Paris to Paris: Raising climate finance without raising global temperature

What does climate (and broader sustainability) leadership mean today, as we close out a year of ever-increasing emissions and one of the top three hottest years on record? 

By Scott Vaughan, Ivetta Gerasimchuk on December 9, 2017

Tomorrow marks two years since governments met to adopt the Paris Agreement, an ambitious global plan to combat climate change and adapt to its effects.

Under the presidency of Emmanuel Macron, France continues to spearhead climate diplomacy by convening the One Planet Summit. The difference this time is that the goal is not to have all countries at the table, only climate leaders. 

Arc de Triomphe in Paris
France continues to spearhead climate diplomacy by convening the One Planet Summit in Paris.

But what does climate (and broader sustainability) leadership mean today, as we close out a year of ever-increasing emissions and one of the top three hottest years on record? Part of the answer lies with the call in Article 2 of the Paris Agreement for countries to make “finance flows consistent with a pathway towards low greenhouse gas emissions and climate-resilient development.”

Wanted: Public signals, private capital

Meeting the Sustainable Development Goals and the Paris Agreement’s target of keeping global temperature increase “well below 2 degrees” above pre-industrial levels will require private and public leadership to shift financial flows. Neither government nor the private sector can achieve these ambitious targets without each other, and without relentless pressure from civil society.

In particular, markets need proof and consistent government signals that investing in clean technologies, production methods, products and services will make more money than investing in dirty sectors. That is why countries such as the United Kingdom and France prioritize promoting the recommendations from the high-level Financial Stability Board’s Taskforce on Climate-related Financial Disclosures. And that is why investors also need sustainable asset valuation tools.

Solar panels in a field
Financial flows must move towards clean technologies, production methods, products and services.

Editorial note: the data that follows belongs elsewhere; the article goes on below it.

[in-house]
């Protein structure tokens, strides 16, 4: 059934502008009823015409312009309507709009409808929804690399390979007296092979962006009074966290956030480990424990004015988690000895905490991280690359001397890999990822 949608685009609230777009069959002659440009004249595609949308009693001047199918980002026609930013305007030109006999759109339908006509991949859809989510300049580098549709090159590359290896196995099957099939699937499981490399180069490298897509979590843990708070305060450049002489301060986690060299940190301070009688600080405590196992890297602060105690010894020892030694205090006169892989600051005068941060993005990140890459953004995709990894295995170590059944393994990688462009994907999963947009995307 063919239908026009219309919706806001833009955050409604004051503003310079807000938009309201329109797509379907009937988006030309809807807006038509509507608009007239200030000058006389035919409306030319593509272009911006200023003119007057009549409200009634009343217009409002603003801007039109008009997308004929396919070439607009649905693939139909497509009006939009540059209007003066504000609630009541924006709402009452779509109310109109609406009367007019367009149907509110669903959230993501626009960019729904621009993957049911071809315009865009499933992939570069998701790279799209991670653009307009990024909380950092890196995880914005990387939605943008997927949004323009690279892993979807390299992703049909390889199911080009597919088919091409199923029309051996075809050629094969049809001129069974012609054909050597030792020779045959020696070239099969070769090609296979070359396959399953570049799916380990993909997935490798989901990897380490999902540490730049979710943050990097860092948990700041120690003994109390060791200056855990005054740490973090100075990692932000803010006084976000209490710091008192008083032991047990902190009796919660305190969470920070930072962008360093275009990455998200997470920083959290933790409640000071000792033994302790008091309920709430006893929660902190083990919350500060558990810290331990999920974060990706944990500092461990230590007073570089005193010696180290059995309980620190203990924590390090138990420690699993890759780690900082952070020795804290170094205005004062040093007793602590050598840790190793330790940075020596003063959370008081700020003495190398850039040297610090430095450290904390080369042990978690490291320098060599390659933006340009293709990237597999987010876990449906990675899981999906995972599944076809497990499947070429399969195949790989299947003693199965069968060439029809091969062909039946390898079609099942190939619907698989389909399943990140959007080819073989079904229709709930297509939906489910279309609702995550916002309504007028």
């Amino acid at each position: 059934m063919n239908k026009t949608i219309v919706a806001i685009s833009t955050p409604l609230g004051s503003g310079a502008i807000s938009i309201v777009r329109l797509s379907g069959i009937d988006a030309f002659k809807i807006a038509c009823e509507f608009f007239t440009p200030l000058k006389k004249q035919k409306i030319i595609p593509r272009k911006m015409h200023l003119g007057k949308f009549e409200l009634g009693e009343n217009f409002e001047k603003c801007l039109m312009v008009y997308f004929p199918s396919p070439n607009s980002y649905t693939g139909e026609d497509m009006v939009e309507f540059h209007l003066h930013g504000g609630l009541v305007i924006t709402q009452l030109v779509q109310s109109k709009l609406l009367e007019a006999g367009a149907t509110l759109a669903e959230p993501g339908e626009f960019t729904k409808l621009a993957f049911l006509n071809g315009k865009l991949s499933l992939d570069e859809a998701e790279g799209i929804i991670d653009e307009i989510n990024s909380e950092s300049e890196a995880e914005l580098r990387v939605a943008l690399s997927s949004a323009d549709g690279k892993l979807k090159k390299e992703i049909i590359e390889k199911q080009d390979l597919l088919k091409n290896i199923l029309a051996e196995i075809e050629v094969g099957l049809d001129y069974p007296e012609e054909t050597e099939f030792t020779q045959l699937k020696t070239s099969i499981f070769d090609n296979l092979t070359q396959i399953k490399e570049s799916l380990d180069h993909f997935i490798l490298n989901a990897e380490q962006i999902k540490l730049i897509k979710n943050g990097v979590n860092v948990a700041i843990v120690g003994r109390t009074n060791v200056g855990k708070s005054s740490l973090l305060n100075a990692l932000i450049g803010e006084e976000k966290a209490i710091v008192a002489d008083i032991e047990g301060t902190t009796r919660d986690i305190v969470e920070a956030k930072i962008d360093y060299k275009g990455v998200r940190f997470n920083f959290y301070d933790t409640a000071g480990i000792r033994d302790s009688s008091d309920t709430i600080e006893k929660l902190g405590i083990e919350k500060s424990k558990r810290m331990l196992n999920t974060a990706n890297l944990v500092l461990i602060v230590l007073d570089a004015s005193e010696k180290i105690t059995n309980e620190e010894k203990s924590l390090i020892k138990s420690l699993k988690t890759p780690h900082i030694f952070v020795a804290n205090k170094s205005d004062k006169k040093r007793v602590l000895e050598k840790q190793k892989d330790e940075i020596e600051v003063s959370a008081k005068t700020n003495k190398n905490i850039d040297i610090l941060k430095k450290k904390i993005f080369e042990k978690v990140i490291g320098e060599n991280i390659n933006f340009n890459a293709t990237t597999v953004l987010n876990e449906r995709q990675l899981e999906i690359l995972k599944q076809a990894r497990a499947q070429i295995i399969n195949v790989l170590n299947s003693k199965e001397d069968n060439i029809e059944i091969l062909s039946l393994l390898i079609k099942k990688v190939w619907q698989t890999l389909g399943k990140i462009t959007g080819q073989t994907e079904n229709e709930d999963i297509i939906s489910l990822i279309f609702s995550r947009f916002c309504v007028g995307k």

Promoting the green

As part of the signalling toolkit, governments can help shape, focus and leverage market action through a new generation of green industrial policy. This so-called renaissance in green industrial policy can, for instance, use government funds to act like venture capital to help kick-start innovative clean technologies and markets.

Mobility is a vivid example in this respect: on the one hand, with the right signals from governments, electric cars have been quickly and firmly claiming ground, not only in the West but also in many developing countries. On the other, Volvo, the formerly Swedish auto manufacturer now owned by Chinese investors, announced that it will sunset all internal combustion engines by 2019.  

Electricity generation is another area where markets have seen a dramatic change, prompted by government policies. The cheapest electricity is now from renewable sources, such as wind power at 1.77¢/kWh in Mexico and solar at 3.4¢/kWh in India.

However, a key challenge is aligning public sector leadership with private sector innovation and financing to scale. The October 2017 release of the Organisation for Economic Co-operation and Development's Development Assistance Committee (OECD DAC) High Level Communiqué, including Blending Finance Principles for Unlocking Commercial Finance for the SDGs, is a helpful step in setting out the normative principles to blend or de-risk private sector financing to attract larger pools of private capital. The draft Green Finance Catalyzing Facility of the Asia Development Bank also sets out some operational elements to identify, pool and de-risk low-carbon investments.